Int, but not for
“In some cases, we can use parametricity  to argue that a property holds polymorphically.” ( is Wadler’s “Theorems for free!” paper.)
“implication combinator” for conditional laws
“the result type of the property is changed from Bool to Property” - handles “failed precondition” state in addition to pass/fail
classify combinator does not change the meaning of a law, but it
classifies some of the test cases”
collect will gather all values that are passed to it, and print out a
“risk of [bias towards trivial test cases] every time we use conditional laws, so it is always important to investigate the proportion of trivial cases among those actually tested.”
solution: “replace the condition with a custom data generator” (emphasis added)
“two infinite lists are equal if all finite initial segments are equal”
“in general it is not clear how to formulate and execute properties about structures containing bottom”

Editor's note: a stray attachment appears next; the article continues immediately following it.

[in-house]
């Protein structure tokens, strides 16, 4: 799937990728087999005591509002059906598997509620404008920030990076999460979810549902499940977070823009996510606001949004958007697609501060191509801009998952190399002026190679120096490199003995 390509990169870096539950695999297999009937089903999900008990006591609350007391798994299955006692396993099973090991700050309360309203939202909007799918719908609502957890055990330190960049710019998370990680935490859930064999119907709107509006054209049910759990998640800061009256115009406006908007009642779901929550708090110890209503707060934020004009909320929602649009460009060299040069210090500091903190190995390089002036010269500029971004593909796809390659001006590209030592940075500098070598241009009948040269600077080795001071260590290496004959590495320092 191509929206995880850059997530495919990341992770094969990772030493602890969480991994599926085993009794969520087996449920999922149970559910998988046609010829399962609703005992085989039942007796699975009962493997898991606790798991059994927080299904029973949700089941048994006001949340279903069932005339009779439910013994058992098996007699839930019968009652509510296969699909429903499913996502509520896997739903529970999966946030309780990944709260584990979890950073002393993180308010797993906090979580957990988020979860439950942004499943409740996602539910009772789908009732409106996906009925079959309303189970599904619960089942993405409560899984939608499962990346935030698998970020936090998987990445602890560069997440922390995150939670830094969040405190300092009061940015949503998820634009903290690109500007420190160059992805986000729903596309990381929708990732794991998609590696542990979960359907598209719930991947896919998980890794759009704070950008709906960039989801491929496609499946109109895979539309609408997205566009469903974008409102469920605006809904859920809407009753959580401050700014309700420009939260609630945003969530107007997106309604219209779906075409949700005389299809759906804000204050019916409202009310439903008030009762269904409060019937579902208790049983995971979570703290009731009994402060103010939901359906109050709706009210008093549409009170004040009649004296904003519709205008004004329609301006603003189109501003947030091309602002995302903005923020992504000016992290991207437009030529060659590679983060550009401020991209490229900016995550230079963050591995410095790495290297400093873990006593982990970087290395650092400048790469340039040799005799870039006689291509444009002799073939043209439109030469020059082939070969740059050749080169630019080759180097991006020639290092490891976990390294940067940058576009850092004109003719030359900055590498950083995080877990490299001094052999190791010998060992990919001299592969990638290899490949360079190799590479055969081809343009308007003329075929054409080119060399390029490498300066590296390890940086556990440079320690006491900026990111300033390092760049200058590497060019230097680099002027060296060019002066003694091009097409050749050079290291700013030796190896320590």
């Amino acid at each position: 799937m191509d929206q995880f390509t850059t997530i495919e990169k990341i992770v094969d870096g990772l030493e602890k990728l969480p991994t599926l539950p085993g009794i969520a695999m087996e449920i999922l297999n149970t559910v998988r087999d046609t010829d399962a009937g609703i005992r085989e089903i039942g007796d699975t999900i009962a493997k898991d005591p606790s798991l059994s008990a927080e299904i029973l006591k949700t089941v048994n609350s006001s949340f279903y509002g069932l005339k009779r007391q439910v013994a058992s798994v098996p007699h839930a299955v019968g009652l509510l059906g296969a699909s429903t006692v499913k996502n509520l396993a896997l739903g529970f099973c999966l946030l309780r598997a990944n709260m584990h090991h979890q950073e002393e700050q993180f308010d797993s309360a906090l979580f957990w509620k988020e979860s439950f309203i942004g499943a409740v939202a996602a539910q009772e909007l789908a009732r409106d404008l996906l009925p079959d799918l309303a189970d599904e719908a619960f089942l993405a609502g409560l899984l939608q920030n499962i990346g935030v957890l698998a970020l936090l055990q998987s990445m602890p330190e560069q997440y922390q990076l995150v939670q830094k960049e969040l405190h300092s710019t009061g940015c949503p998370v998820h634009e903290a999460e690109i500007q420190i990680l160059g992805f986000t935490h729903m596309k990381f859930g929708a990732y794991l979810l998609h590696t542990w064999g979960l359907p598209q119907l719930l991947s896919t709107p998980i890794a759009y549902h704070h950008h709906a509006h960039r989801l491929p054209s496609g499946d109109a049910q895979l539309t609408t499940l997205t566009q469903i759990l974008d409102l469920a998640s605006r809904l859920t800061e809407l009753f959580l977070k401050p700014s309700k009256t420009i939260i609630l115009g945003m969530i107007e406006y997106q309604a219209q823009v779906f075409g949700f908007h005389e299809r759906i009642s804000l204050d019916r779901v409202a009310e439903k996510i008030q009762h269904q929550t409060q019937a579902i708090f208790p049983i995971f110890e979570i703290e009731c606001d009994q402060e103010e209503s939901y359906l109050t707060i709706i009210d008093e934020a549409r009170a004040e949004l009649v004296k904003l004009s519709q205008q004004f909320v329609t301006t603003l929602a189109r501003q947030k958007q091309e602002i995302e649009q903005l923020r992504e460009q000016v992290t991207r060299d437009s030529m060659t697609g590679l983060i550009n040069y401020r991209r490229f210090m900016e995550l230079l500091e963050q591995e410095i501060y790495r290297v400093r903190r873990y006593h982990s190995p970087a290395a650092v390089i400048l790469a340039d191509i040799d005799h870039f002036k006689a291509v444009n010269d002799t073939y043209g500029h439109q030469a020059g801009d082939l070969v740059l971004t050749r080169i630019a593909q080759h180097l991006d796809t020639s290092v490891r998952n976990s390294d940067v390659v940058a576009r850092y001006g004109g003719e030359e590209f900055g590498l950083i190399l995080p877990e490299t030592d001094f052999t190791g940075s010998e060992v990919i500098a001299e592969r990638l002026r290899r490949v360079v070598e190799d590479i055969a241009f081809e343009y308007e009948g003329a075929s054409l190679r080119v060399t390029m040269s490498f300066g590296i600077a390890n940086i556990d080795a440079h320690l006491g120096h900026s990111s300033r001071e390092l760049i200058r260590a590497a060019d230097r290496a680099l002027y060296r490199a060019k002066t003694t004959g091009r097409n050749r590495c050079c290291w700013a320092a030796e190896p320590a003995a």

“we must rely on the user to provide instances [of the type class
Arbitrary] for user-defined types”
“the size bound is simply an extra, global parameter which every test data generator may access; every use of sized sees the same bound”
promote] to produce a generator for a function type, provided we
can construct a generator for the result type which somehow depends on
the argument value”
coarbitrary as producing a generator transformer from its
variant n g constructs a generator which transforms the random number
seed it is passed in a way depending on
n before passing it to
“mapping each constructor to an independent transformer, and composing these with transformers from each component. Other recursive datatypes can be treated in the same way.”
“it is more convenient to let test data be automatically generated using arbitrary so one is encouraged to make distinctions explicit in types”